Tip 4: Gather Evidence to Support Your Damages

It’s up to you to give the insurance adjuster a good reason to pay anything over your hard costs for minor injuries.

The more evidence you can provide about your physical discomfort, emotional distress, and injury-related inconvenience, the easier it is for the adjuster to justify a bigger payout.

Evidence to support “pain and suffering” might come from:

  • Notes in your medical records detailing your pain, itching, swelling, or other physical manifestations of your injuries
  • Doctor’s orders restricting you from lifting, using your arm, or bearing weight on your foot or leg
  • An injury journal, with dated entries about your pain levels, reactions to medications, and sleep disturbances
  • Witness statements describing the event of your injury, or subsequent need for assistance with activities of daily living
  • Time-stamped receipts and records indicating long hours spent at medical appointments or urgent care

Tip 5: Emphasize How the Injury Affected Your Life

Even relatively mild injuries, like smashed fingers or toes caused by a defective product, can affect your activities for days or even weeks. Without exaggerating, you can use vivid language to describe how your injuries impacted your life.

Backed up by your medical records and other evidence, describe how the pain from your injuries and the limitations ordered by your doctor interfered with your normal activities of daily living.

Your pain and suffering might include:

  • Side effects of medications, like nausea or diarrhea
  • Having to avoid sunlight because of skin reactions
  • Inability to use your dominant hand for writing, typing, or other activities
  • Inability to prepare meals
  • Inability to care for elderly parents or young children
  • The discomfort of using crutches
  • Needing help with bathing and dressing
  • Inability to engage in intimacy with your partner (loss of consortium)

Tell the adjuster that you would not have gone through any discomfort or inconvenience had it not been for the injuries caused by the defective product.

Tip 6: Be Willing to Compromise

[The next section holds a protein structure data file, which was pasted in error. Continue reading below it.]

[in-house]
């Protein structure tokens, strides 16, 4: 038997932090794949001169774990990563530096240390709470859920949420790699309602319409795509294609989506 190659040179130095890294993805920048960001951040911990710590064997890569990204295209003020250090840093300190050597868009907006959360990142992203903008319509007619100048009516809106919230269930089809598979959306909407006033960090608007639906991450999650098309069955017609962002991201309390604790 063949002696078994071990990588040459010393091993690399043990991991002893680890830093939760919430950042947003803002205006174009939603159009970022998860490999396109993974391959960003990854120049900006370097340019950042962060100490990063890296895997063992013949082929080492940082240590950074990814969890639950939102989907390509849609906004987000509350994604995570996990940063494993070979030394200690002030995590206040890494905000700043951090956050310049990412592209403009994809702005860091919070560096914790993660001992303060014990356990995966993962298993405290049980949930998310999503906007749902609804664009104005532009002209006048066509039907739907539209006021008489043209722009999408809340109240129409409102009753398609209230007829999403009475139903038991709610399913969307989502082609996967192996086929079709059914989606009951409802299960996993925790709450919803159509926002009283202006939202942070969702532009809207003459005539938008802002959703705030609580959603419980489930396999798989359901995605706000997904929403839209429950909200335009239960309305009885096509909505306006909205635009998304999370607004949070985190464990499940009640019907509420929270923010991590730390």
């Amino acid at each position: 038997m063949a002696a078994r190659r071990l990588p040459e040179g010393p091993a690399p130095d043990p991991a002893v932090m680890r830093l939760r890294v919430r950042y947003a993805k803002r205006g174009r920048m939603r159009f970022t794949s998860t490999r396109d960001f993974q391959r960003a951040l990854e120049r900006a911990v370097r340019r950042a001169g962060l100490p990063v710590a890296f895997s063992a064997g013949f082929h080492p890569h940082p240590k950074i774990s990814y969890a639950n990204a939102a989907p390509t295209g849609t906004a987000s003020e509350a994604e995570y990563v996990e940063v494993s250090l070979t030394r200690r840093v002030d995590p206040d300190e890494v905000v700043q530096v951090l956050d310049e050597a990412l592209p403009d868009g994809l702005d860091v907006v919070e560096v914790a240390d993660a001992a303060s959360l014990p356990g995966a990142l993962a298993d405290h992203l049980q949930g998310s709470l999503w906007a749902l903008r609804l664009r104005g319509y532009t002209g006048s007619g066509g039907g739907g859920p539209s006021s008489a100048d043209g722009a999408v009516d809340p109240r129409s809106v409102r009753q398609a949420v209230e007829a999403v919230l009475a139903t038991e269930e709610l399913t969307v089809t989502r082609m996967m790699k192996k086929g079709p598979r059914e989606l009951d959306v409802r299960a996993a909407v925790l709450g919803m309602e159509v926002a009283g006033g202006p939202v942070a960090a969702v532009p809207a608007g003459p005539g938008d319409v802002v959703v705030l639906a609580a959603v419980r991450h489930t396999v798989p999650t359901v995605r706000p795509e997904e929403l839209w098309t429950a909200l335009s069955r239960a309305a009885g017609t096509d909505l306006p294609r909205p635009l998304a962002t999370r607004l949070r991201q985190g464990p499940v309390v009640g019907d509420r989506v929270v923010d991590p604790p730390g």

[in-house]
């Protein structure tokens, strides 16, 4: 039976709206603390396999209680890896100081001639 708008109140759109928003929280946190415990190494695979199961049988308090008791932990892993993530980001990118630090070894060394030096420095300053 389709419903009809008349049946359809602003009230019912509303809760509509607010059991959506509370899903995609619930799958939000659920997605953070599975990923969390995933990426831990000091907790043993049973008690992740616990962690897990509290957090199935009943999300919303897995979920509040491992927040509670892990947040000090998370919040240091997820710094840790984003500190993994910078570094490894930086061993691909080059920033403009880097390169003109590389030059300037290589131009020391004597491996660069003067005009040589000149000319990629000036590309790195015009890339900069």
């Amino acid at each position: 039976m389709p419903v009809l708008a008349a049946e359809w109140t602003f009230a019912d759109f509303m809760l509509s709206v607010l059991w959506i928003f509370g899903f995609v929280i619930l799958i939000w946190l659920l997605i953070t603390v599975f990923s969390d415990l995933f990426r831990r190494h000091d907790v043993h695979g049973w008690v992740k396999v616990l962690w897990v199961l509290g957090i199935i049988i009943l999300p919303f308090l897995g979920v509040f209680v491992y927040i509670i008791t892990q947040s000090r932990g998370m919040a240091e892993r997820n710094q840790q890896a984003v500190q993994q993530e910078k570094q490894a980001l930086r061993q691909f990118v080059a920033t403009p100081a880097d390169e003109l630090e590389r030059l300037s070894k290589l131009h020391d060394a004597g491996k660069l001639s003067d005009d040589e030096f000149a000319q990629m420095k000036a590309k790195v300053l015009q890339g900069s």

The first hurdle is getting the adjuster to agree to pay your hard costs, including:

  • Medical bills
  • Out-of-pocket expenses (e.g. medications, bandages, crutches, etc.)
  • Lost wages
  • Transportation expenses (e.g. mileage and parking fees for medical appointments)
  • Damaged personal items (e.g. eyeglasses or clothing)

So long as the adjuster is covering your expenses, you won’t be taking a loss, but it’s reasonable to continue negotiating for more.

The insurance adjuster isn’t obligated to pay anything for pain and suffering, but you can probably persuade the adjuster to pay a little more by negotiating with patience and persistence.

Professional negotiators know that settling requires compromise on both sides. How much you’re willing to compromise is up to you. But always look at the big picture before refusing a settlement offer.

The manufacturer, through the insurance company, is probably willing to settle your minor injury claim as a customer service gesture, without admitting fault for any product defects.

If negotiations fail, your only option may be to file a lawsuit against the manufacturer.

A lawsuit will change everything. For example, you will:

  • Sue the manufacturer, not the insurance company
  • Face off against an army of corporate defense lawyers
  • Likely be accused of wrongfully using the product

Lawsuits against big manufacturing companies are expensive and time-consuming. Corporate litigation can drag on for years.

Tip 7: Get a Professional Legal Opinion

Don’t wait for negotiations to fall apart before consulting an experienced personal injury attorney. You can talk to an attorney at any point throughout your claim negotiations.

You can make better decisions after getting a professional legal opinion on the value of your claim and the pros and cons of a lawsuit.

Sometimes all it takes is a call from your attorney to quickly settle an injury claim with the manufacturer’s insurance company.

Most injury attorneys don’t charge for their initial consultation, and there’s no obligation. It costs nothing to find out what a skilled attorney can do for you.